All soils start off with plant nutrients but these need replacing as they are used up by the plants or washed out by the rain.

Before dosing your soil with fertilizer check it with a testing kit. Adding too much not only wastes money but may cause plants to make too much leaf or grow distorted roots.

The main chemicals needed for plants to grow are nitrogen, phosphate and potassium.

Nitrogen is needed for good leaf growth, for grass, cabbages and lettuce to thrive.

Phosphate helps root growth and is essential for crops like beetroot, carrots and parsnips.

Potash is essential for good quality fruit and flowers and helpful for crops that mature in the winter, Brussels sprouts for instance.

To feed your plants, use purpose mixed fertilizers. They always show the chemical content in the order nitrogen, phosphate, potash. So 6-7-8 on the box means 6% nitrogen, 7% phosphate and so on.

Inorganic fertilizers are chemicals which quickly supply plant nutrients in powder or granular for. They should be used in spring or summer only- winter rains could wash them through the soil.

Organic fertilizers are animal or plant waste. They release there chemicals slowly as they decay and can therefore be added to soil at the start of winter to do their work.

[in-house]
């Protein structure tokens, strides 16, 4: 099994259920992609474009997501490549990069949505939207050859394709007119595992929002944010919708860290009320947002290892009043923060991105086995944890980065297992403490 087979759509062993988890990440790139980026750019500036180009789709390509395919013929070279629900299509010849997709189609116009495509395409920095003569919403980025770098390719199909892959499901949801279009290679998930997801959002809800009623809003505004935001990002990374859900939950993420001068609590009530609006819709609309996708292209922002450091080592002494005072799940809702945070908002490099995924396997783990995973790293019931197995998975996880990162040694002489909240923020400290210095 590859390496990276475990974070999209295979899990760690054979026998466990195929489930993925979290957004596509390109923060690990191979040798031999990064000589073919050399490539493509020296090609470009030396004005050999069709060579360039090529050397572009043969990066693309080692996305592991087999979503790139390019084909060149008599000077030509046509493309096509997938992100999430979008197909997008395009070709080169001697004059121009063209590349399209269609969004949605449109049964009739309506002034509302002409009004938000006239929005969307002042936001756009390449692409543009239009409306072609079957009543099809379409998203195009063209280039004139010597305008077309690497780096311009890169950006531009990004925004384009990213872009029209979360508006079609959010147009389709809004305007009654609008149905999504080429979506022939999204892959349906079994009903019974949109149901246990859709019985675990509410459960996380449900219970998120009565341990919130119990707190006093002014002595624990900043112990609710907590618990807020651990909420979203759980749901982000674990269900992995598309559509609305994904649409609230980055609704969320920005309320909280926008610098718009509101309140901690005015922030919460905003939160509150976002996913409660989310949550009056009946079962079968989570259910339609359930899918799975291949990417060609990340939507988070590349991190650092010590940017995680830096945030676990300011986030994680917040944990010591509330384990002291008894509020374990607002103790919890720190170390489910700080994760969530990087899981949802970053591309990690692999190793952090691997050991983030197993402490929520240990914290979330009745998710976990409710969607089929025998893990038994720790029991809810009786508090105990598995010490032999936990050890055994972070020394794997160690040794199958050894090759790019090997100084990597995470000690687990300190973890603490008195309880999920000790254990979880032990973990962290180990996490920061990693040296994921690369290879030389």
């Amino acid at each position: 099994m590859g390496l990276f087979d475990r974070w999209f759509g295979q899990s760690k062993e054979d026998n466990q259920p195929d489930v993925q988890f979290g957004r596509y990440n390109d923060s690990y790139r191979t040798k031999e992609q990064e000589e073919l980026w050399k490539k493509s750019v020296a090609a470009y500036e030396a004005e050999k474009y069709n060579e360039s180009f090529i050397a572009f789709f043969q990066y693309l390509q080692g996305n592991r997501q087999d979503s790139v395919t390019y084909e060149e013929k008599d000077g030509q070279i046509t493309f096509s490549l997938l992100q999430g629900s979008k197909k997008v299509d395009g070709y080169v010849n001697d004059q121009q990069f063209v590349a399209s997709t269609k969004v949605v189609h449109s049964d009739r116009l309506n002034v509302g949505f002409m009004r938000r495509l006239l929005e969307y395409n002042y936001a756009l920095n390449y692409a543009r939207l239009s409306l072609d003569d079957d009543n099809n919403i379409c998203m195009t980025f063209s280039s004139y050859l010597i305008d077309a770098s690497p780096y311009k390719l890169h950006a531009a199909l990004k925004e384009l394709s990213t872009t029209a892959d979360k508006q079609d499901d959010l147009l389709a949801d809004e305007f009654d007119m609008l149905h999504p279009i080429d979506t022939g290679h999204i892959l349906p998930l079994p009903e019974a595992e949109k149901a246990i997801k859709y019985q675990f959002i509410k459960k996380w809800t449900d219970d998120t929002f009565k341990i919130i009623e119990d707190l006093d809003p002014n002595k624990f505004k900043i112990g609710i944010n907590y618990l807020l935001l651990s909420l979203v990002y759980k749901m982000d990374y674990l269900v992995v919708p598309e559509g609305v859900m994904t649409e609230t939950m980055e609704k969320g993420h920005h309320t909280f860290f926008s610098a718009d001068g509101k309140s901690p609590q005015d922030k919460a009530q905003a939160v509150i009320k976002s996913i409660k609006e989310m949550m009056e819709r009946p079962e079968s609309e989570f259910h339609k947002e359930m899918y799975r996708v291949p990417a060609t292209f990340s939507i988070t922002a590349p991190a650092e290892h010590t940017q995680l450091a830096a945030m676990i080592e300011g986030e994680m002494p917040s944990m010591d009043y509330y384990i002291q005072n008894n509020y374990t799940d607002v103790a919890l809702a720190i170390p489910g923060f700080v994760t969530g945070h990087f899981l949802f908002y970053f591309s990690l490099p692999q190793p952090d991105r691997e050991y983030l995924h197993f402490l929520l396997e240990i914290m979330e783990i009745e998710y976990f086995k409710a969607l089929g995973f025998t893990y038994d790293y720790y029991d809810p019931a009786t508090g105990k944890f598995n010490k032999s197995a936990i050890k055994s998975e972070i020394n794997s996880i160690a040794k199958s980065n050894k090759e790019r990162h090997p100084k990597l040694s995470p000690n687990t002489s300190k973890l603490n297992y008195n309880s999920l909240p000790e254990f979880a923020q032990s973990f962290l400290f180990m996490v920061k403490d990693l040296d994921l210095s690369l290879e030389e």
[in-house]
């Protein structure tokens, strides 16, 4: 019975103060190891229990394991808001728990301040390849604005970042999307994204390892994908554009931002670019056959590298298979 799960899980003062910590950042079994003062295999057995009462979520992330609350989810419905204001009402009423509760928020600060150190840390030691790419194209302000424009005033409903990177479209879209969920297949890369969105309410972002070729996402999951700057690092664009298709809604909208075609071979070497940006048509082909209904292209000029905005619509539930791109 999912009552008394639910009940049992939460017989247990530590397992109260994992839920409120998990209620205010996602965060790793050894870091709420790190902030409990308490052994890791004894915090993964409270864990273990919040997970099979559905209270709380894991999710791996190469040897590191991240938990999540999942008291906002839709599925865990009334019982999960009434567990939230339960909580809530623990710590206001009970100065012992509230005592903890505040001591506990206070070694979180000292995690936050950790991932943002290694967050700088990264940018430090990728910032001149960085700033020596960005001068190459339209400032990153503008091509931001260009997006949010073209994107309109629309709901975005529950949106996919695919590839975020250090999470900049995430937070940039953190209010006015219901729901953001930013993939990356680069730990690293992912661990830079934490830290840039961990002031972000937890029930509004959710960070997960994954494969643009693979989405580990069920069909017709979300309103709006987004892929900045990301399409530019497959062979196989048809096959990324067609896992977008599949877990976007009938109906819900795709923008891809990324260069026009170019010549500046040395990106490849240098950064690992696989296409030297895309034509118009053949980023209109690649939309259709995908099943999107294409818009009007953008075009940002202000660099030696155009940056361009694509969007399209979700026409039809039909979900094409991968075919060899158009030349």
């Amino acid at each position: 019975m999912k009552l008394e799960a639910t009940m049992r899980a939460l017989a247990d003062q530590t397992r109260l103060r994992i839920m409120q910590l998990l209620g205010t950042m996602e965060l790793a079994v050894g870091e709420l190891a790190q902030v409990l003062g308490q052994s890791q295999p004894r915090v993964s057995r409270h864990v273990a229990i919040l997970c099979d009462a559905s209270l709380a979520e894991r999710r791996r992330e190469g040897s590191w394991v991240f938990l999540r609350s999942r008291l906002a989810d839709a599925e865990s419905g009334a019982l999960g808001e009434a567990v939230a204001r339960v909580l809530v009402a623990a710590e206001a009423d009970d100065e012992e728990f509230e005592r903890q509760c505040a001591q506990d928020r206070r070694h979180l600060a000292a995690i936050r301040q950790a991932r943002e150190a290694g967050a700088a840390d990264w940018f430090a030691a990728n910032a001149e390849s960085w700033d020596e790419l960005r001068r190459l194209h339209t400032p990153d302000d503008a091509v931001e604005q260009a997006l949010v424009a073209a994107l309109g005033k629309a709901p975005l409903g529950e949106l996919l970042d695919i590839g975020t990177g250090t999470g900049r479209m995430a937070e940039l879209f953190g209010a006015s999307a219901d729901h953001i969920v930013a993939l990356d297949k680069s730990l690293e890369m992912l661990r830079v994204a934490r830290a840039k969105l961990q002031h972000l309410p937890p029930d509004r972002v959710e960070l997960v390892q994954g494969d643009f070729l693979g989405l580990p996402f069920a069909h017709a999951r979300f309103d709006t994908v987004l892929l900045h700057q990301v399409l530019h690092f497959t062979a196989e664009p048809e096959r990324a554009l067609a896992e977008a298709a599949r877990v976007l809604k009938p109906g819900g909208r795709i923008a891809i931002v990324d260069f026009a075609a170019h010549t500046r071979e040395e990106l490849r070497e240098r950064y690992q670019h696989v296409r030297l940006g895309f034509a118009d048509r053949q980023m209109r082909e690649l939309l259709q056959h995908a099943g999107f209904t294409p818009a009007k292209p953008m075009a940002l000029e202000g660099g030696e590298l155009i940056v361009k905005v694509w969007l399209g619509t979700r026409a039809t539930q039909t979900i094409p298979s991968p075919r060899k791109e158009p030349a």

Cow and pig manure are best for light soil, stable manure with straw in it for heavy clay.

Poultry manure is rich in nitrogen and phosphates, four times as strong as the same weight of stable or farmyard manure, but low in potash. So use it as a dressing for leaf crops like lettuce, at the rate of 8oz (200g) per square yard, but let it rest, first.

Seaweed is a valuable free organic fertilizer which breaks down quickly in the soil. It is first rate for fruit and flowers as well as acting as a mulch.

Hop manure and peat are low in nutrients but useful as growing mediums and are often sold with added chemicals.

Specialist fertilizers are on sale for particular crops - rose fertilizer is high in nitrogen and potash - tomato fertilizer highs in potash, lawn fertilizers majors on nitrogen.

The quickest way to fertilize a plant is by foliar feeding - spraying the leaves with a special chemical.


When to Fertilize a Cyclamen 

Fertilize a Cyclamen

Cyclamen bloom in winter and then go dormant around April. 
During this bloom period is when cyclamen are fertilized. 
In fall fertilize with a low nitrogen fertilizer until blooms appear.
Once blooming, it is necessary to feed cyclamen every 3-4 weeks with a houseplant fertilizer.
In April, when the plant go dormant, stop fertilizing cyclamen.